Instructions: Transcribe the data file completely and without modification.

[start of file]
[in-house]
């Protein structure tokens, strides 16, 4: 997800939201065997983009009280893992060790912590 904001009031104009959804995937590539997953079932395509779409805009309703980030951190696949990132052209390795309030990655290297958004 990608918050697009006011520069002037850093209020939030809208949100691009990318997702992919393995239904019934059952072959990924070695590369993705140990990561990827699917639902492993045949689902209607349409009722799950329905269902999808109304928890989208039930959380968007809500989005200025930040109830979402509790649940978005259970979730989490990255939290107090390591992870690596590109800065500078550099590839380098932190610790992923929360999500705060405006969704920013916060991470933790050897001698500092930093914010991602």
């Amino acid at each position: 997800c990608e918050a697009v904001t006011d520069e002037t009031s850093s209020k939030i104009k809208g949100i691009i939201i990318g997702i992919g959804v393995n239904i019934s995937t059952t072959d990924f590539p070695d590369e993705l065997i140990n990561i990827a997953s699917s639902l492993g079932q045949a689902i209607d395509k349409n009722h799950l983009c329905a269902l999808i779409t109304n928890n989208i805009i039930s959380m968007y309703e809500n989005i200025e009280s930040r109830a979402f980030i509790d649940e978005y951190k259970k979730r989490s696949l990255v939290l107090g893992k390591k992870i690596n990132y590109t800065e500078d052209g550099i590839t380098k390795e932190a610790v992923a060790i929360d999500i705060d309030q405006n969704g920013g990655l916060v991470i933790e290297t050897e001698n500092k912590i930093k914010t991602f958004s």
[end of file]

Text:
[in-house]
């Protein structure tokens, strides 16, 4: 997800939201065997983009009280893992060790912590 904001009031104009959804995937590539997953079932395509779409805009309703980030951190696949990132052209390795309030990655290297958004 990608918050697009006011520069002037850093209020939030809208949100691009990318997702992919393995239904019934059952072959990924070695590369993705140990990561990827699917639902492993045949689902209607349409009722799950329905269902999808109304928890989208039930959380968007809500989005200025930040109830979402509790649940978005259970979730989490990255939290107090390591992870690596590109800065500078550099590839380098932190610790992923929360999500705060405006969704920013916060991470933790050897001698500092930093914010991602």
């Amino acid at each position: 997800c990608e918050a697009v904001t006011d520069e002037t009031s850093s209020k939030i104009k809208g949100i691009i939201i990318g997702i992919g959804v393995n239904i019934s995937t059952t072959d990924f590539p070695d590369e993705l065997i140990n990561i990827a997953s699917s639902l492993g079932q045949a689902i209607d395509k349409n009722h799950l983009c329905a269902l999808i779409t109304n928890n989208i805009i039930s959380m968007y309703e809500n989005i200025e009280s930040r109830a979402f980030i509790d649940e978005y951190k259970k979730r989490s696949l990255v939290l107090g893992k390591k992870i690596n990132y590109t800065e500078d052209g550099i590839t380098k390795e932190a610790v992923a060790i929360d999500i705060d309030q405006n969704g920013g990655l916060v991470i933790e290297t050897e001698n500092k912590i930093k914010t991602f958004s």